Another form of Stone duality

I thought I would devote my blog this month to the Domains workshop, but a sudden health problem prevented me to go there.  I’ll have to read the papers instead…  In the meantime, I would like to talk about a curious construction Frédéric Mynard and I obtained at the end of the paper [1].

A bit of (personal) history

We started working on [1] in 2013, when Frédéric Mynard invited me at Georgia Southern University, Statesboro, GA, USA, where he was working at the time.  Our initial goal was to provide some form of Stone duality for convergence spaces.  We found what it should be pretty quickly (see Section 2 of [1]).  That consists in a pair of adjoint functors that relate the category Conv of convergence spaces and the opposite of a certain category of lattices with a monotonic `lim’ operation, which roughly sends any filter to its set of limits (convergence lattices).  As for Stone duality, one functor in the adjunction completely forgets about the points of the given convergence space, and the other one must reconstruct the points from a convergence lattice.  We were tempted to call the paper `pointfree convergence’, or even `pointless convergence’, but we were too shy to make the pun.

Since there is a whole zoo of refinements of convergence spaces—limit spaces, Kent spaces, Antoine spaces, pretopological spaces, pseudotopological spaces, and what have you—we thought of pushing that work and obtain corresponding Stone-like dualities for limit spaces (that works fine) and for various other refinements, all of those dualities being related by adequate squares of adjunctions.

We started to run into trouble with pretopological spaces and pseudotopological spaces, and even worse, with topological spaces.  One of the reasons it took us five years to eventually submit the paper is that we were never satisfied with what we had obtained in those cases.  In a nutshell, nothing worked as nicely as Stone duality does.  Eventually, we found something neat for pretopological spaces and adherence spaces (see Sections 5 through 7 in [1]), although that is somehow elaborate.  We had something for pseudo topologies as well, but not as neat as the rest, and we have not included it.  The curious part is the kind of Stone duality we obtained this way for topological spaces… which happened not to be Stone duality at all, but a different construction.  This is what I want to explain here.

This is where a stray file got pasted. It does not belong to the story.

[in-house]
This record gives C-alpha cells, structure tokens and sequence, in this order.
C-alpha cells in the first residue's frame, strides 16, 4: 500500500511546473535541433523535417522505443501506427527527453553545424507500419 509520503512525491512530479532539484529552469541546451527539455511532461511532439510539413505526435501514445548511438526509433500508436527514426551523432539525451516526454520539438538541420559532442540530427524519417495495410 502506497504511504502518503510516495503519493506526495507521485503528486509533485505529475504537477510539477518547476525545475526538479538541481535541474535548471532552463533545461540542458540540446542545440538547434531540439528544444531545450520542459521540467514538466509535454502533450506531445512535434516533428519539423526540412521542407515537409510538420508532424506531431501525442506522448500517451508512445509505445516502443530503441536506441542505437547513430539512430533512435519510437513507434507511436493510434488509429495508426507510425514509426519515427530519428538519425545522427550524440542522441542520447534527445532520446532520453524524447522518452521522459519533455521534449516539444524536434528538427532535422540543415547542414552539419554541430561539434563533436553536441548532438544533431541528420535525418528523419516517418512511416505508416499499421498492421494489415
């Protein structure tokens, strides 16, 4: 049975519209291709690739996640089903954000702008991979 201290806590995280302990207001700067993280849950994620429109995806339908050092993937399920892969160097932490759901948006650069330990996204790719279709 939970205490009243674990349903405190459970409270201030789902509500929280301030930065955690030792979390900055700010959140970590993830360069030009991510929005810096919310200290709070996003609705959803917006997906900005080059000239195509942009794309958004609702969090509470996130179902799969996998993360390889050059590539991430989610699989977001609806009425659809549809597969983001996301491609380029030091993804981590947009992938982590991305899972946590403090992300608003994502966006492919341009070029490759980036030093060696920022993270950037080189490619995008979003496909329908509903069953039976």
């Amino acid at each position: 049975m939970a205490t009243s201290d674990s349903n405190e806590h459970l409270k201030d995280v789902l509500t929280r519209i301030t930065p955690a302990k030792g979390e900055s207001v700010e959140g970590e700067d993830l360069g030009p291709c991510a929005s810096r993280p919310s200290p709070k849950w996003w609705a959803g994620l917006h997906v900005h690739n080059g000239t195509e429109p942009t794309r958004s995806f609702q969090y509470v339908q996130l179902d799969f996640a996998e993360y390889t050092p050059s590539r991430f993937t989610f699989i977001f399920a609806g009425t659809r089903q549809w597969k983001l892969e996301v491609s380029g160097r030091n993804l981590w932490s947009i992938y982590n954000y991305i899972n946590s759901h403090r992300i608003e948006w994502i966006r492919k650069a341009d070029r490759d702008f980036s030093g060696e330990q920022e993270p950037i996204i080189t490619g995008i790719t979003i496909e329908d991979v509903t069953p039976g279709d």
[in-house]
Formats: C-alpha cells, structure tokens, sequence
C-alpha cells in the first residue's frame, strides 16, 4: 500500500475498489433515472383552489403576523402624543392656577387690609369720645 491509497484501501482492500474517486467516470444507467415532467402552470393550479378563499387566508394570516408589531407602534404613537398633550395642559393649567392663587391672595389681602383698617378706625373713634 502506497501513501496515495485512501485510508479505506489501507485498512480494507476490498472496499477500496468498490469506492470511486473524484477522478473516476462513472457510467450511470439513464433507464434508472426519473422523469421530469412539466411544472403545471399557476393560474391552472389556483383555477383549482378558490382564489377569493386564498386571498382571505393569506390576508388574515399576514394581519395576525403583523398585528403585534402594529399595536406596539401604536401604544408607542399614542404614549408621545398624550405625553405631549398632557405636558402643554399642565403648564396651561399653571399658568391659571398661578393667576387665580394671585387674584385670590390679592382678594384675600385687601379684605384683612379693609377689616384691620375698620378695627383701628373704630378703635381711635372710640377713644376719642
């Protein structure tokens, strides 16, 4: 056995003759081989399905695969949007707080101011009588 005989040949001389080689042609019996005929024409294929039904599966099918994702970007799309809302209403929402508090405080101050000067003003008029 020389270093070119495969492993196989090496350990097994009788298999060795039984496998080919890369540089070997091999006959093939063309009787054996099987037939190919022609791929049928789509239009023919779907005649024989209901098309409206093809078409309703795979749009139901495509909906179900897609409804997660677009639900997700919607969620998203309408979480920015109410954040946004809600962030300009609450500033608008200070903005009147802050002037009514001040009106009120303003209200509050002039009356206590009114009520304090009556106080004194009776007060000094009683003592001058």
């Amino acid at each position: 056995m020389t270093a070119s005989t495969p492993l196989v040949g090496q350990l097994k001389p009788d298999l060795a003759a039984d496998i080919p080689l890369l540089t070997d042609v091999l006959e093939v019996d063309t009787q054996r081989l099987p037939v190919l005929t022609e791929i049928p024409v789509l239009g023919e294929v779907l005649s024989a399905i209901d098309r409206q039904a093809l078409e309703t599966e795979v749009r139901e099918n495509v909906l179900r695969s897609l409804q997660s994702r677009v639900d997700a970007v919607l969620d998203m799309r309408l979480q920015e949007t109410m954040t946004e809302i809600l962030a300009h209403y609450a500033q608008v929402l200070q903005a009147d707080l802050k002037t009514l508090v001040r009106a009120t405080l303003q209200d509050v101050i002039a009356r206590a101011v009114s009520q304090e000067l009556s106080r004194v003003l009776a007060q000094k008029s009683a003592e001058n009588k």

Topological coframes

What we have obtained is an adjunction between Top, the category of topological spaces and continuous maps, and a new category CFtop, defined as follows.

Its objects are the topological coframes, namely the coframes L, together with a sublattice C(L) of L, whose elements are all complemented in L.  The elements of C(L) are called the closed elements of L.

A coframe is the opposite of a frame, in other words, it is a complete lattice in which arbitrary infima distribute over finite suprema (a ∨ infi bi = infi (a ∨ bi)).  In a coframe, every element a has a unique pseudocomplement a*, defined as the least element b such that a ∨ b = ⊤, and an element a is complemented if and only if a ∧ a*=⊥.  A sublattice is a subset that is closed under finite infima and finite suprema (in particular, it contains ⊤ and ⊥.)

How do such topological coframes occur?  Very simply: for every topological space X, let L be P(X), the powerset of X, and define C(L) as the sublattice of closed subsets of X.  That obviously defines a topological coframe.  For example, every element of C(L) is complemented… because every element of L is complemented anyway.  What might seem strange is our choice of conditions on L and C(L): why didn’t we simply require L to be a complete Boolean algebra, for example?  and why didn’t we require C(L) to be closed under arbitrary infima, not just finite infima?

I will mostly not explain why here: the main reasons are so that there neat adjunctions with adherence coframes, which are themselves in a Stone-like duality with adherence spaces.  Why C(L) should consist of complemented elements, and why L should be a coframe, will be made clearer when we relate topological coframes and frames, near the end of this post.

Let me just say that, in analogy with Stone duality, the lattice of sublocales of a given locale, which plays the rôle of P(X) here, is a coframe in general, not a complete Boolean algebra.  This is also how we discovered sieves, only to realize later that they were isomorphic to sublocales.